The fact is that at the moment when FDs of international companies decide to put work – especially the audit – out to tender, a first cut is made where currently three out of the global firms are asked to submit formal tender documents. If the mergers go ahead, FDs may feel obliged to put the merged combines on the list, but they may now decide to talk to the lot. Although size may get firms on the short-list it doesn’t mean they will win the prize. While global reach and promises of superb service levels – as well as free consultancy goodies – may help to sway the decision, the bottom line for the group FD and his colleagues around the world is how they get on with the teams they see at the formal presentations and the series of meetings in the run up to the decision.

That is the mundane reality, whatever the talk about “seamless global support and unprecedented levels of expertise that, until now, were simply not available from any one organisation”. All of the top firms could audit any company in the world. The ultimate deciding factor is the human touch, not the technical competence.

FDs of international and global concerns are looking for more than standard audit approaches and service levels which have become a given over the last few years. FDs and their colleagues have been disappointed by a lack of a standardised culture throughout the world-wide firm. FDs want to know that they can deal with one senior partner who can make things happen for them anywhere across the globe.

While audit remains a commodity service which doesn’t excite the FD, there still remains plenty of choice when it comes to deciding who helps out with the tax and other consultancy services. Of course, you can choose your auditor, or a rival, or a niche player. The reality is that fallout from professional service firms’ mergers only increases that choice. The first priority remains to find the best deal for the FD’s organisation, wider implications come a very poor second. The players are keen to stress that this merger will work for global, national and local companies in markets across the globe. They are promising to help clients, regardless of size, to formulate and implement strategic solutions which drive growth and improve business performance. But can this realistically be achieved?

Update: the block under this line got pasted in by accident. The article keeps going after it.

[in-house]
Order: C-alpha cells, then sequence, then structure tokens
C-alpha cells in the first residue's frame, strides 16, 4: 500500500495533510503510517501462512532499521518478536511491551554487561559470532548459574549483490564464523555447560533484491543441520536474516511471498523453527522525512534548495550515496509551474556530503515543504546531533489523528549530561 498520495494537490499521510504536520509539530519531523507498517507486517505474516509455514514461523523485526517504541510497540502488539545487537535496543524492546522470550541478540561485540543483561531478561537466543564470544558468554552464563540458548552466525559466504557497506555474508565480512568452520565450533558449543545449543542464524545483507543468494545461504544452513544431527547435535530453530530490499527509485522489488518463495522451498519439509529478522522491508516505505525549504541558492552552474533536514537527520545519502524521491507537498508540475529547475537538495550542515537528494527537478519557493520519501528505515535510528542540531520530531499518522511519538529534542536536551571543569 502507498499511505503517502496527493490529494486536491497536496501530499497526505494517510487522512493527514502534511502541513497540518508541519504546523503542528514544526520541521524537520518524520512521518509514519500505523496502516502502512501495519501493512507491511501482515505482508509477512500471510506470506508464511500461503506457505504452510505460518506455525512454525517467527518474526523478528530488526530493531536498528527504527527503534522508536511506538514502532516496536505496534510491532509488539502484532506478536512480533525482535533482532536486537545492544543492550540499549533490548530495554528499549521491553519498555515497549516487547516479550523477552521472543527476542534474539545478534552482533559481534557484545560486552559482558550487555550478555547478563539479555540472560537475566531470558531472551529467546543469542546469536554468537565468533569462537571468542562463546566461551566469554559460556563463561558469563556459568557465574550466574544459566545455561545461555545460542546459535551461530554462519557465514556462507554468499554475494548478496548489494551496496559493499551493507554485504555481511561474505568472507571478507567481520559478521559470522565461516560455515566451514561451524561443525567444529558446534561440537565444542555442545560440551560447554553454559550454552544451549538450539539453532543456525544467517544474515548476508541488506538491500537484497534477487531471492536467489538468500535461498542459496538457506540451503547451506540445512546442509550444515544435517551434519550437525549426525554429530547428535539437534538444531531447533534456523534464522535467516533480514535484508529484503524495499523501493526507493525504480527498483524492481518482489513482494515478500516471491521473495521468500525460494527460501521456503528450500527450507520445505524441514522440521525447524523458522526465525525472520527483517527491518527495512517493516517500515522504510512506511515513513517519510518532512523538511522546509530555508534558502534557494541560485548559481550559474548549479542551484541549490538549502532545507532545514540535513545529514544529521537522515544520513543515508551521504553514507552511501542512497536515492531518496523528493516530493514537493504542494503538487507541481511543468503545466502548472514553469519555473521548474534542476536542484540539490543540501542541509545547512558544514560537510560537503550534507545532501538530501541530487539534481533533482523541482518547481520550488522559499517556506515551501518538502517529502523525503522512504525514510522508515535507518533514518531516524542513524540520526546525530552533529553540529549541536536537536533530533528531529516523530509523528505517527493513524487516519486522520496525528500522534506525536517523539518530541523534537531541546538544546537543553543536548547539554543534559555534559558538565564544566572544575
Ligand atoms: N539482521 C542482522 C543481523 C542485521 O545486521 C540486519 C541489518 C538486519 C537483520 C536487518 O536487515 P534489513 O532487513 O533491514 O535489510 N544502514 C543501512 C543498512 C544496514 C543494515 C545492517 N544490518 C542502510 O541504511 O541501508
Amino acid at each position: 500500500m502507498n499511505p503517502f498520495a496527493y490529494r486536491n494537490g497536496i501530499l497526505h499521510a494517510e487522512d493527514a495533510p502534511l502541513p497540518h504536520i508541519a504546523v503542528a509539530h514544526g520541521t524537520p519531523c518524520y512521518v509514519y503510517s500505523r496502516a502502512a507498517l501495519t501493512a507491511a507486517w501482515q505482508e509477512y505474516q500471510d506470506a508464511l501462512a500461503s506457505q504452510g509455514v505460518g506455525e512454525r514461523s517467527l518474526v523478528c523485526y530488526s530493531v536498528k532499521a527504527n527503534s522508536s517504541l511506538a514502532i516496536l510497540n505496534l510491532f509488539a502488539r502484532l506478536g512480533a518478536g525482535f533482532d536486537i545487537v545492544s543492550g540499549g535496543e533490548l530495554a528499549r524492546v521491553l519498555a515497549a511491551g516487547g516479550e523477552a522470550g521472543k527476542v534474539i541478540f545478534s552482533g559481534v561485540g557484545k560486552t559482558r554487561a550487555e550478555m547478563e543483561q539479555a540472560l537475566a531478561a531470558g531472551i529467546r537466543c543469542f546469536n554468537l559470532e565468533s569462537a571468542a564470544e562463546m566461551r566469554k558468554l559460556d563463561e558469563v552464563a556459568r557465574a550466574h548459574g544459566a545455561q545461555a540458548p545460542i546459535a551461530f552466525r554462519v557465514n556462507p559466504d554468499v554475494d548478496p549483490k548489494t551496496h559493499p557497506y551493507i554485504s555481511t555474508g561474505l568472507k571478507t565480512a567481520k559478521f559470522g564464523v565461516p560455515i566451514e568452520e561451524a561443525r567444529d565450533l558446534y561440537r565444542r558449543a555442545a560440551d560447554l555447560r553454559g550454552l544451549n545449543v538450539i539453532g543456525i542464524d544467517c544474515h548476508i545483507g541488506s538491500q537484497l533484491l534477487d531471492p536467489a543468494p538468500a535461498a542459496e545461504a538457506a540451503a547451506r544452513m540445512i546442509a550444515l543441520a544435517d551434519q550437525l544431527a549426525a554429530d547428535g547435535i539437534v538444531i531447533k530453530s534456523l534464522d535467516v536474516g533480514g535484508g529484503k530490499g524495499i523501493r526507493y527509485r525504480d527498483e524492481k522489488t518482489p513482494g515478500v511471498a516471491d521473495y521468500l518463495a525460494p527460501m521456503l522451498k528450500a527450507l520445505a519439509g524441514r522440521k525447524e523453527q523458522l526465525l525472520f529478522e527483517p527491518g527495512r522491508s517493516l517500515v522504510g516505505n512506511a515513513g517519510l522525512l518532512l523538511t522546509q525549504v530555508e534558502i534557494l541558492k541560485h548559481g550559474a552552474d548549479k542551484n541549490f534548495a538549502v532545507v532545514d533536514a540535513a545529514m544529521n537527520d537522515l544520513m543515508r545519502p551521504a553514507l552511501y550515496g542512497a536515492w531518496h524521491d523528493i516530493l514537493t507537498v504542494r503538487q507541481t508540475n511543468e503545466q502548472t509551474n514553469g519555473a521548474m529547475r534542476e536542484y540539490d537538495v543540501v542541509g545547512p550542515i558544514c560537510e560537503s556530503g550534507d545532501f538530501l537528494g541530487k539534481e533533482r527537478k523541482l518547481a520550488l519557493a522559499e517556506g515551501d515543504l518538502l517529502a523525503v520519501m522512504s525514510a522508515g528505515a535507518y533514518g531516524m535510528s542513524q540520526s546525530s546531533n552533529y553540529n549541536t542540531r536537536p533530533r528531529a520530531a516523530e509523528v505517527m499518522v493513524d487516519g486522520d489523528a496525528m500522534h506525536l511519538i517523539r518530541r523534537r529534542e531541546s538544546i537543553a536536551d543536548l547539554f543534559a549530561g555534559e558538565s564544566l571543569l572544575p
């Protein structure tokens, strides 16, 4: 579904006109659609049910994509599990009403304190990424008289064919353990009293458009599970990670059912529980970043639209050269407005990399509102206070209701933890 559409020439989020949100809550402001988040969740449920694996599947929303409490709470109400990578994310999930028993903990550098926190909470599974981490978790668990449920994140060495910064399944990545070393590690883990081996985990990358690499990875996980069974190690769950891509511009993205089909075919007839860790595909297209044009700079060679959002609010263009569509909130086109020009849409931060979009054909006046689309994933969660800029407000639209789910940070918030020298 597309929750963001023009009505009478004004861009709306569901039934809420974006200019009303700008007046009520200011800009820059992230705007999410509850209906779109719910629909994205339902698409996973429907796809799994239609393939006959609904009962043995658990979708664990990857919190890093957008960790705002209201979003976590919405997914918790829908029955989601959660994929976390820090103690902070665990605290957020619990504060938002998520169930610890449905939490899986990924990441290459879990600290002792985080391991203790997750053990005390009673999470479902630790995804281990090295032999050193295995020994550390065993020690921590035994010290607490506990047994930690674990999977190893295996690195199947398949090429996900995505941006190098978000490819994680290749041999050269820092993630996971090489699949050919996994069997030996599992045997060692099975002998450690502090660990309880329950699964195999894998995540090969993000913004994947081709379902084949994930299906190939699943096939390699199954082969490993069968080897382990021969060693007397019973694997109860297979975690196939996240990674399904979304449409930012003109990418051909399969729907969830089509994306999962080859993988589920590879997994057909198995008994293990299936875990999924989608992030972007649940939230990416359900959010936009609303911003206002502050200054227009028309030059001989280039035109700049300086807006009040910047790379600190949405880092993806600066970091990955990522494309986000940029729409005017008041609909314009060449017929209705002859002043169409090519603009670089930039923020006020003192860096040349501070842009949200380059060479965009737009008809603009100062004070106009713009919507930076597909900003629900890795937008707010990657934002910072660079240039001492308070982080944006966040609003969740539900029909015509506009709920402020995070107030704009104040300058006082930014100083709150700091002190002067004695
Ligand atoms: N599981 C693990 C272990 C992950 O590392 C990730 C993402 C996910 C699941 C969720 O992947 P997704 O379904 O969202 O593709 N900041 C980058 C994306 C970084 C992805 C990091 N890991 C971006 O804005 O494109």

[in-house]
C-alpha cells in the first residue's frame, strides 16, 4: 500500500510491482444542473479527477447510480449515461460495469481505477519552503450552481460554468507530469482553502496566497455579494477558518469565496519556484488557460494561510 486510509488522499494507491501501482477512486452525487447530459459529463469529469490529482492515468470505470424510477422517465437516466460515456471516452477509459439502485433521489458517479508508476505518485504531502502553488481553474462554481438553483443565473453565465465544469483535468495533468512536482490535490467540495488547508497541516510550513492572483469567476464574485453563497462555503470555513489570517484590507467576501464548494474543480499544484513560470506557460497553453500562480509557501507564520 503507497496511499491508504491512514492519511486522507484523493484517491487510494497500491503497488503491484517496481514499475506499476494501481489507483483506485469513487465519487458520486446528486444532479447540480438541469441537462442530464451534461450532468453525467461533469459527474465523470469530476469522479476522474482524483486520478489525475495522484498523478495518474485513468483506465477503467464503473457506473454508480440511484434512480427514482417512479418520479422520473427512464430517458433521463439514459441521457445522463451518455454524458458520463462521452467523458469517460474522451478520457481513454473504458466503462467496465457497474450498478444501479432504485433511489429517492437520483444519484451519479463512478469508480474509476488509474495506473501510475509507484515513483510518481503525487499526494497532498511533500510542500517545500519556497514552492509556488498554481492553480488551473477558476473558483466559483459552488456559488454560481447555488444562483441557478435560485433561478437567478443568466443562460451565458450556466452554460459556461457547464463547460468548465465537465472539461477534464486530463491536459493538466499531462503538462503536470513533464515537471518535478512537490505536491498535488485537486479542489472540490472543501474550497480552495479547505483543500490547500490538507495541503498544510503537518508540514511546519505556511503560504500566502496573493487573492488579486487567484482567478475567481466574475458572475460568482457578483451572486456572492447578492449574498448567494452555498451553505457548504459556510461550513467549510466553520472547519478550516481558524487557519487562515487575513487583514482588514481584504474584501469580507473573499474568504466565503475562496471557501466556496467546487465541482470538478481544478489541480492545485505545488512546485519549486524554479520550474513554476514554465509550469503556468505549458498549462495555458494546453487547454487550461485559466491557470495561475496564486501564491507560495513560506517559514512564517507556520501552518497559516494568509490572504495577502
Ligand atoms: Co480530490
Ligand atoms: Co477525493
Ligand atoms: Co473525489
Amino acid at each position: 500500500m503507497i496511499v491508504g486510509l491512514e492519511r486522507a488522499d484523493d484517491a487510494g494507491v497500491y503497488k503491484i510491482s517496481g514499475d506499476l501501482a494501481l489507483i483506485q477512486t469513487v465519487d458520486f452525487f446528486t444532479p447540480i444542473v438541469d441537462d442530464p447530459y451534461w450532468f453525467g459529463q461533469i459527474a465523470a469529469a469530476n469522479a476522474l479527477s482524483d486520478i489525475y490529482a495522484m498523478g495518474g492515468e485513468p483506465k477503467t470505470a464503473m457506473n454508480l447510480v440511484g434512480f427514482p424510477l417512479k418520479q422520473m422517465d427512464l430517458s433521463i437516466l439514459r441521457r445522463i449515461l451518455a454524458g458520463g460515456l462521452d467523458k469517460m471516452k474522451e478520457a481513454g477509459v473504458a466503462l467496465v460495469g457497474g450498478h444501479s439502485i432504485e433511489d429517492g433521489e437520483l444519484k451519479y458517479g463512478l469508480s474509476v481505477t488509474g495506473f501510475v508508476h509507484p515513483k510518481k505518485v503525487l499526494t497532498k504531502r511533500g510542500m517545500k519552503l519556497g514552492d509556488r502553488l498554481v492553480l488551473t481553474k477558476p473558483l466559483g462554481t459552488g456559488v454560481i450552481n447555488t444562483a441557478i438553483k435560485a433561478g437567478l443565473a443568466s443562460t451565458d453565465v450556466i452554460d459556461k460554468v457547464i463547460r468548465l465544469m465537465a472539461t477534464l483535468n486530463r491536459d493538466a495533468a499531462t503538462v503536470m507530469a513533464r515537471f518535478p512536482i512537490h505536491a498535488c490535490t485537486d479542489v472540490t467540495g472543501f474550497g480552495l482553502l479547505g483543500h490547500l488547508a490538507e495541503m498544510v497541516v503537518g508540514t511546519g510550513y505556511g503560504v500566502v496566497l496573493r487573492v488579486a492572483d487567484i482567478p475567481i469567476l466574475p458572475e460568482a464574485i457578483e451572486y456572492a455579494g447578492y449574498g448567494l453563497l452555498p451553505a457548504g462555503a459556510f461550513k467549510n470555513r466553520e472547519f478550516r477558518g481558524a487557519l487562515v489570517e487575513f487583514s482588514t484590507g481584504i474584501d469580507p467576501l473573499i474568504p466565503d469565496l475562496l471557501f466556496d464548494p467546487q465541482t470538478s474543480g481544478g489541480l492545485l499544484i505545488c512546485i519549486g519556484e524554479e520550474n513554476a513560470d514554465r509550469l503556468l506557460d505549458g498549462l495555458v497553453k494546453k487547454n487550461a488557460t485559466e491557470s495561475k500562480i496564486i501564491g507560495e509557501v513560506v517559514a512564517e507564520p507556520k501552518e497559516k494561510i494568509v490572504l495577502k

While quoted companies are exclusively the preserve of the big boys, the big firms are fighting it out with their medium-sized rivals for work from the FDs of the private, owner-managed, mid-corporate and growing business – call it what you like – sector. Top management at PW/C&L and KPMG/E&Y can discern fairly easily how top clients will react to the tie-up, but they must be much less certain how the FD of an owner-managed business will feel. The reaction of a private company in Ohio might be the same as its counterpart in Oxford. If they are happy to stick with the merged firms regardless of what happens to partner, staff and fee then the merger would be a rip-roaring commercial success.

If, however, too many of the bedrock clients decide they are not wanted and drift slowly away then the merger simply does not stack up. In essence, while the FDs of the quoted companies will be heard in the run up to the merger going through, it will be the FDs of the owner-managed businesses across the world who will ultimately determine whether the move turns out to be a sound commercial proposition.

Peter Williams is a freelance journalist.